Catholic Worker Project

Danilo Dolci’s Sicily

by Dorothy Day

Dorothy & Dolci, 1968; photographer unknown; courtesy Swarthmore College Peace Center.

While I was in Rome I assisted at a dialogue Mass at the Jesuit headquarters on the Via Santo Spiritu in Rome just down the street from the Hospital of the Holy Spirit, where one can still see the turnstile into which destitute mothers used to place their newborn infants to be succored by the nuns. After the kiss of peace and communion we went out into the cobbled streets to find a place to have dinner – Eileen Egan, Dorothy Coddington, Gary McEoin, Tom Cornell, Fabrizio Fabbrini and I. The only trouble with such an interesting group was that there were too many things to talk about, too many avenues to be explored.

Fabbrini, a professor at the university in Rome, had lost his position and had been imprisoned for six months in a damp cold cell beneath the level of the street. He was in the same cell with nine others, not conscientious objectors but sentenced on various charges. There was neither work nor exercise nor recreation for him, and one wonders how he stood it.

Gary could have told me something about Vatican finances, since he has written a book on the subject, but Dorothy Coddington began talking about the work of Danilo Dolci, and her talk was so interesting that I resolved to visit Sicily before proceeding to London. Eileen was going on to Isreal and had already been to Trieste.

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A Meeting with Ignazio Silone

by Dorothy Day

Ignazio Silone; photographer unknown.

In wrestling with the problem of how to present the teachings of nonviolence in an age of mass violence, it seems to me that the writings of Ignazio Silone are of immense importance. When I first read Bread and Wine in the forties, I was deeply impressed, not only with the story of the revolutionary returning secretly from his exile in Switzerland, but with the call to a personalist approach which must precede any communitarian effort.

I had heard from Father Jack English, a former CW editor, of Silone’s visit to the Trappist monastery of the Holy Spirit at Conyers, Georgia. Silone spent the day at the Abbey within the enclosure, and it was left to Father English to be guest master and converse with his wife, a beautiful Irish woman whom he met during his exile in Switzerland. They had come to Atlanta to discuss the problems of the South and had been brought to the monastery by the editor of the Atlanta Constitution because there was an international meeting of the Trappist order going on there.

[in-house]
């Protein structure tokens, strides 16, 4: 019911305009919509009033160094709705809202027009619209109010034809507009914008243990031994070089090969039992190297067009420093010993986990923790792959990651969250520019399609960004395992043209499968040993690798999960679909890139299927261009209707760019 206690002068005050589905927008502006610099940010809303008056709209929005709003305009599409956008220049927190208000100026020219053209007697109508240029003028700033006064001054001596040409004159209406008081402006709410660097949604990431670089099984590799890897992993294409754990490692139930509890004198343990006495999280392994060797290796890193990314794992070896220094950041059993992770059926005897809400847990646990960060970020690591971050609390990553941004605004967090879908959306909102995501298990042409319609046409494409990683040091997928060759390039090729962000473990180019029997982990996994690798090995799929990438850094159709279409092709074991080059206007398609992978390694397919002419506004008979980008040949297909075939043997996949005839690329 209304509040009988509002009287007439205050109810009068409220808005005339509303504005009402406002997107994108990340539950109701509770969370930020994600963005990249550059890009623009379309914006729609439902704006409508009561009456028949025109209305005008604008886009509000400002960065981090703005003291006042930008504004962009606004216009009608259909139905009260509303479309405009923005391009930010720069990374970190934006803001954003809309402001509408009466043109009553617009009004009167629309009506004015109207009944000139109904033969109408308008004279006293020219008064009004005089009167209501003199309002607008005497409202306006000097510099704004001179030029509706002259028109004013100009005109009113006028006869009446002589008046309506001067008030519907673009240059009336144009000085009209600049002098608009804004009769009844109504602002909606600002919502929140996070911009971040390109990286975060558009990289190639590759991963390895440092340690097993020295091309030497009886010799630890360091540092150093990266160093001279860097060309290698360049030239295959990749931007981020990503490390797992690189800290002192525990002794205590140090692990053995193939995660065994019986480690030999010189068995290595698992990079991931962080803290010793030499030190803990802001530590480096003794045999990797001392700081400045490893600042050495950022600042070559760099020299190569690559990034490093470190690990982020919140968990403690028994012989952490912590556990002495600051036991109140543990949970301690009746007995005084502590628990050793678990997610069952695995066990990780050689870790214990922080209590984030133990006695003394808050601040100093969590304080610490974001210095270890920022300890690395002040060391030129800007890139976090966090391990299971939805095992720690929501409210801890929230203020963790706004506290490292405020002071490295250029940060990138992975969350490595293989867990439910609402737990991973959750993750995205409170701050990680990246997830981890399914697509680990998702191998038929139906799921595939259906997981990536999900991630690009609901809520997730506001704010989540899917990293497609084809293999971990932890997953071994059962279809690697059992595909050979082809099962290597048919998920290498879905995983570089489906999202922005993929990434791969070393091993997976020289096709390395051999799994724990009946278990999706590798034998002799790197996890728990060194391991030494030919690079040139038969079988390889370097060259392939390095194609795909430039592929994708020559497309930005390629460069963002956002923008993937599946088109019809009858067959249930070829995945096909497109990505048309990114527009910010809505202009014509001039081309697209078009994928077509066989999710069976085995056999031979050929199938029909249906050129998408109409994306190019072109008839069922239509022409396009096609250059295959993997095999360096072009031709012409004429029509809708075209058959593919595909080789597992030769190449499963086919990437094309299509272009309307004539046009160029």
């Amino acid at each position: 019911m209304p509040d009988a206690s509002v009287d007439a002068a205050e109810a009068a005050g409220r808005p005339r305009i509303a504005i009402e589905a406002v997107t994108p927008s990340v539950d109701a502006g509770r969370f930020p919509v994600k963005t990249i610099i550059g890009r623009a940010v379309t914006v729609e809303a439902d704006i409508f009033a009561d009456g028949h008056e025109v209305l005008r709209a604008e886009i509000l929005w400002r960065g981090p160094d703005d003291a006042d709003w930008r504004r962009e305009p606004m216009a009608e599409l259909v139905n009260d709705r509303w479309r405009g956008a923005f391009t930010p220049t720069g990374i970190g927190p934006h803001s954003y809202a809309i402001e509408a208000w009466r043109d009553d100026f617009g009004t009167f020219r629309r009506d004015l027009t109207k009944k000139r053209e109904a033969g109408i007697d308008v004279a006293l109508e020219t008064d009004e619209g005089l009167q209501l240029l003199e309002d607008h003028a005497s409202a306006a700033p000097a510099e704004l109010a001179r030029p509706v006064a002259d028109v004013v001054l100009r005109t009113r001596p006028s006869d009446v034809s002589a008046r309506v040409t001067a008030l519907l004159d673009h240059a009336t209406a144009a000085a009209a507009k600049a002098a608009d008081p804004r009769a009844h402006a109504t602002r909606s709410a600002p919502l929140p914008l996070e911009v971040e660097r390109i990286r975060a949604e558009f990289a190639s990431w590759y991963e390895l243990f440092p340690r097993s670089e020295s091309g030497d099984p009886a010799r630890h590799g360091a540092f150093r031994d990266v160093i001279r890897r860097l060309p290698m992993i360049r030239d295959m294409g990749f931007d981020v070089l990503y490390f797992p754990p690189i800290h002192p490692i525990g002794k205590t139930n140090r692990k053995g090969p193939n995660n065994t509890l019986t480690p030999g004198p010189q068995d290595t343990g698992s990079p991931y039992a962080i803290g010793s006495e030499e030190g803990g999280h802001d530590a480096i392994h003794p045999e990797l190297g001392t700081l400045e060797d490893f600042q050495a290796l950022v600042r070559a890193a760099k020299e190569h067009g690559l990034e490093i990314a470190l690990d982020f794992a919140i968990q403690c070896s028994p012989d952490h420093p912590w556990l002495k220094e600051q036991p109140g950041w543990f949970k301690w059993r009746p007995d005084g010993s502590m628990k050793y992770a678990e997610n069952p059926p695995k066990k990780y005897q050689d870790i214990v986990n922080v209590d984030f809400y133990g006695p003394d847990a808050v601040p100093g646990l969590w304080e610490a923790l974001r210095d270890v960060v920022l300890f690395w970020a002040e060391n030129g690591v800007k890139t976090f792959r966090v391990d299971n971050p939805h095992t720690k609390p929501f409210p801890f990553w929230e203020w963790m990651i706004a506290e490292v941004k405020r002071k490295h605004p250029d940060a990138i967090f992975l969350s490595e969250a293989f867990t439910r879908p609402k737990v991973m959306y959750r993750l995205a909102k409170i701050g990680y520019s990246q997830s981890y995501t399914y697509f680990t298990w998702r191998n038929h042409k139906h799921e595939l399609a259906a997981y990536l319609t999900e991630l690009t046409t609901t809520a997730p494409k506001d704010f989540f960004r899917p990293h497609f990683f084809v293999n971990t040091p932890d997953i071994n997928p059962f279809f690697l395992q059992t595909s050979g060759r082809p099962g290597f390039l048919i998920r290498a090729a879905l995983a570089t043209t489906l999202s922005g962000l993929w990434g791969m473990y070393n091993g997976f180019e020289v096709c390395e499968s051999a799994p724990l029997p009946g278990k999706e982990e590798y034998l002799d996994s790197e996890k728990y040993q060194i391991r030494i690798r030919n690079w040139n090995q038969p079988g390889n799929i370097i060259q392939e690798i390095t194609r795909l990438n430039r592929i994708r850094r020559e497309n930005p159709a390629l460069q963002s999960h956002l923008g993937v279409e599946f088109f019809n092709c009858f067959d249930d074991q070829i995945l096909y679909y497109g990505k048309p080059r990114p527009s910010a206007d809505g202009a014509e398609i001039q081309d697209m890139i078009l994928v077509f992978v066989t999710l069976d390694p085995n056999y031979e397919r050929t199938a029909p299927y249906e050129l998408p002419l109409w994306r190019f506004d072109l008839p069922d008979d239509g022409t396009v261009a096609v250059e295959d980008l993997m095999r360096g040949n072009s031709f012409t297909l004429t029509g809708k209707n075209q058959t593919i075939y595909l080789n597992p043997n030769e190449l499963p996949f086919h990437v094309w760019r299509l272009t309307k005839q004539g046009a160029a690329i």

On another occasion Silone and his wife had visited New York and New England and had called the office of The Catholic Worker, but I did not receive the message until they were well on their way back to Italy.

So I was delighted when I was invited to dine with them in Rome in late October. We went to a restaurant on the Piazza Carlo Goldoni that was usually very quiet, they said. There was a large area outside for dining; but it was a cool night, so we went into one of the small rooms, which, unfortunately, was very crowded and noisy that night. There were two tables full of noisy young Americans, one large party of uproarious Italians and still another family with small babies. So I did not get as complete an interview as I would have liked.

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The Catholic Worker Orchard at Tivoli

by Joseph Geraci

Vincent van Gogh, “The Flowering Orchard”; 1888; Metropolitan Museum, New York; courtesy of

There is a sense of satisfaction in planting a tree. Usually it will be around far longer than the planter. The oak that Shelley planted as a child at his family home became a memorial. People still collect leaves from trees near Tolstoy’s grave, trees that shaded him on his walks through Yasnaya Polyana. There are good reasons for planting trees. Even a Tolstoy had to be reminded of life’s brevity. Planting a tree that will shelter our grandchildren, and theirs, can silence us before a vast and timeless nature, so still, so much more in touch with the timeless than busy people.

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Danilo Dolci: Nonviolence in Sicily

by Joseph Geraci

In March, 1969, Danilo Dolci was in New York for the publication of his book, The Man Who Plays Alone. Dorothy Day and I had the good fortune of meeting him for an hour and a half, in a quiet corner of the lobby of the famous Algonquin Hotel, along with ten or so others that included Dolci’s biographer, Jerre Mangione, his editor, the journalist and co-founder of Pax, Eileen Egan and various press people.

Danilo Dolci; c. 1970; public domain image; photographer unknown.

Dolci was actually born in Sezana, Yugoslavia, under Italian administration at the time of his birth. So, if you were to imagine a small Sicilian type, you would be surprised. He is over six feet tall and solidly built; his eyes dark blue, behind gold-rimmed glasses. He was wearing an inexpensive knit suit and tie, and spoke without gestures. His answers to our questions were short and precise, often only a yes or no; he always looked directly at the questioner, sometimes returned a question with a question, and sometimes made a joke. Dolci has also published a volume of poetry; he uses words carefully and precisely.

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Danilo Dolci: The Gandhi of Sicily

by Joseph Geraci

A Passion for Sicilians: The World Around Danilo Dolci by Jerre Mangione. New York: William Morrow, 1968.

Danilo Dolci has been dubbed the “Gandhi of Sicily.” Since the mid 1950s he has attracted attention as one of the world’s leading social reformers and nonviolent activists. His methods and thought should have attracted considerable attention in America, where the need for both grassroots planning (pianificazione) and local redevelopment is apparent, although he remains relatively unknown.